C. Scholarship on Regulatory Imperfections
In contrast with scholarship on types of regulation, the last line of scholarship I discuss concerns the regulators of offshore drilling. This scholarship flows from the recognition that the government is, by its nature, an imperfect regulator. In the offshore drilling context, this imperfection may arise from various factors, including regulators' natural tendency to discount uncommon yet disastrous events like a major oil spill, (247) regulatory limitations in overseeing a technologically advanced industry like offshore drilling, (245) and--as the Deepwater Horizon disaster revealed--powerful industry influence. (249) The assumption of government imperfection underpins many of the accountability checks--including judicial review and public "sunlighting" of agency decisions (250)--which the modern administrative state provides. (251)
In the environmental arena, one accountability check has received attention above all others: NEPA, a law that partly came into being because of another offshore oil spill more than forty years ago. (252) Two perspectives on NEPA warrant attention here. (253) One view, steeped in the hallmark administrative law values of transparency and accountability, argues that NEPA's exhaustive environmental review (254) and public participation requirements, (255) combined with the possibility of court challenge, improve the quality of agency decision making. (256) Another view champions similar values but reaches a more pessimistic conclusion. (257) By this critique, the sheer weight of NEPA's documentation requirements (258) decreases transparency through obfuscation, (259) and it weakens accountability by giving judges a substantively shallow way to review agency decision making. (260) This debate over NEPA's effectiveness does not always pit legal scholars against one another; many are both supportive yet critical of NEPA's record. (261) The broader NEPA debate plays out in a particular context of offshore drilling: analysis of worst-case scenarios of a catastrophic oil spill. (262) One of the most frequent post-Deepwater Horizon critiques was that MMS, in conducting its NEPA environmental reviews, (263) failed to anticipate an oil spill anywhere close to the magnitude of the Deepwater Horizon disaster. (264) Much of the blame falls on the regulations implementing NEPA, which once required agencies to include a "worst-case analysis" for uncertain adverse effects, (265) but since 1986 have employed a "reasonably foreseeable significant adverse effects" test instead. (266) According to this perspective, a requirement to consider worst-case effects--as would have been the case under NEPA's old regulations--reduces agencies' natural tendency to downplay such risks (267) and better prepare for a Deepwater Horizon-scale oil spill. (268) This argument, rooted in the NEPA-centric idea of requiring agencies to produce more information and plan for more scenarios, has run into criticism of its own, mostly by scholars who question the meaning and value of a worst-case analysis. (269)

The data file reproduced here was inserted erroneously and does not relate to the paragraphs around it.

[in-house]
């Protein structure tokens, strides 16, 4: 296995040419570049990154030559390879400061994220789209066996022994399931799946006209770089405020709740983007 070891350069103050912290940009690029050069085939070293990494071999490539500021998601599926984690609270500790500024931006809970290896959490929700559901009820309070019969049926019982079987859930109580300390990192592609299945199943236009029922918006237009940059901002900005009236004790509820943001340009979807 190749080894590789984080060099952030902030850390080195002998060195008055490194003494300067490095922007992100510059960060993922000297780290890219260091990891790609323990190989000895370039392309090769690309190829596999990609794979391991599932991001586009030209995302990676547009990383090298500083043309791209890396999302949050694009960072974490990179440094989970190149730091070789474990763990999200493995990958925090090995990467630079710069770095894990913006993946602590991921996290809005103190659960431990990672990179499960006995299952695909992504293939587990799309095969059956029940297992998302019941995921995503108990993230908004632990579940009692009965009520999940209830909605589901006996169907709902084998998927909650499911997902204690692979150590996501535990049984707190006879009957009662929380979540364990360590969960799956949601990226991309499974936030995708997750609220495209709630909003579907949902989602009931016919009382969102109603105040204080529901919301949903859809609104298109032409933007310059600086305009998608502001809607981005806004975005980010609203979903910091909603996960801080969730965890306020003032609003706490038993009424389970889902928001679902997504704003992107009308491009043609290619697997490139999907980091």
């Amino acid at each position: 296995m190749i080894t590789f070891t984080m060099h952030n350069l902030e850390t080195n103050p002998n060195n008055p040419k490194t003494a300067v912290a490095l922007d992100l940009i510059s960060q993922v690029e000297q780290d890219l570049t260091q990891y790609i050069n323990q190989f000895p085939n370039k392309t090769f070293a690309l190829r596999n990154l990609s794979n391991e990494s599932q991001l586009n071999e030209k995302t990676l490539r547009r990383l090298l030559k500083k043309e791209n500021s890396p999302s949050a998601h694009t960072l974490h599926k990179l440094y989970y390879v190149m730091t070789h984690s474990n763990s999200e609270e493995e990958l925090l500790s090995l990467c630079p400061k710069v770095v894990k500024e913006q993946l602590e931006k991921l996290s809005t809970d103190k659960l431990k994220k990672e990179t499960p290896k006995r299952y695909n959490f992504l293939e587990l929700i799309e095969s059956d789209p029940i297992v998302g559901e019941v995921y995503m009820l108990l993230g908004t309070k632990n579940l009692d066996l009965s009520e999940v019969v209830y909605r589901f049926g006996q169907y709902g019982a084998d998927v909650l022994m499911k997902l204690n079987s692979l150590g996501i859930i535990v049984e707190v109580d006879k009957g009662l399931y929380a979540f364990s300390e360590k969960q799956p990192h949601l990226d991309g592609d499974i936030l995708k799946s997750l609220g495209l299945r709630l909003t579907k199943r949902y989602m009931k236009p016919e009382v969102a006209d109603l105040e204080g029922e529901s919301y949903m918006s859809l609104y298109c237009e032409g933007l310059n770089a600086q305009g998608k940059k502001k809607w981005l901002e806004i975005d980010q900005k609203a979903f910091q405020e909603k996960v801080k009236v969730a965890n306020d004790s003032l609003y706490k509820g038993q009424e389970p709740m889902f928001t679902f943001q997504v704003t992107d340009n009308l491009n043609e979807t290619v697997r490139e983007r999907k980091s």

Two other lines of NEPA research are particularly relevant. One line considers MMS's practice of categorically excluding OCSLA exploration plans from NEPA review altogether. (270) Since the Deepwater Horizon disaster, BOEM has restricted its use of categorical exclusions for Exploration Plans, (271) including in the Arctic, (272) but BOEM's policy is only guidance and invites doubts about the long-term regulatory approach. (273) A related critique is that MMS improperly shortcuts NEPA analysis by tiering project level environmental reviews--for Exploration Plans or DPPs--to those at the broader, programmatic level--i.e., at the lease sale stage of the OCSLA process. (274) Unlike categorical reviews, tiering continues much as it did before the Deepwater Horizon disaster, (275) though BOEM has stated that tiering would not come at the expense of site-specific analysis. (276)
Notably, most scholarship on transparency and accountability has addressed the four stages of OCSLA review, not OPA's OSRP requirement. This tendency may reflect the fact that MMS conducted at least some NEPA review of at least some OCSLA stages. OSRPs, by contrast, have never been subject to NEPA review. (277) The Arctic provides a fresh setting in which to consider the values of transparency and accountability anew.
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|Title Annotation:||I. Introduction through IV. Previous Scholarship on Offshore Drilling, p. 761-803|
|Date:||Jun 22, 2014|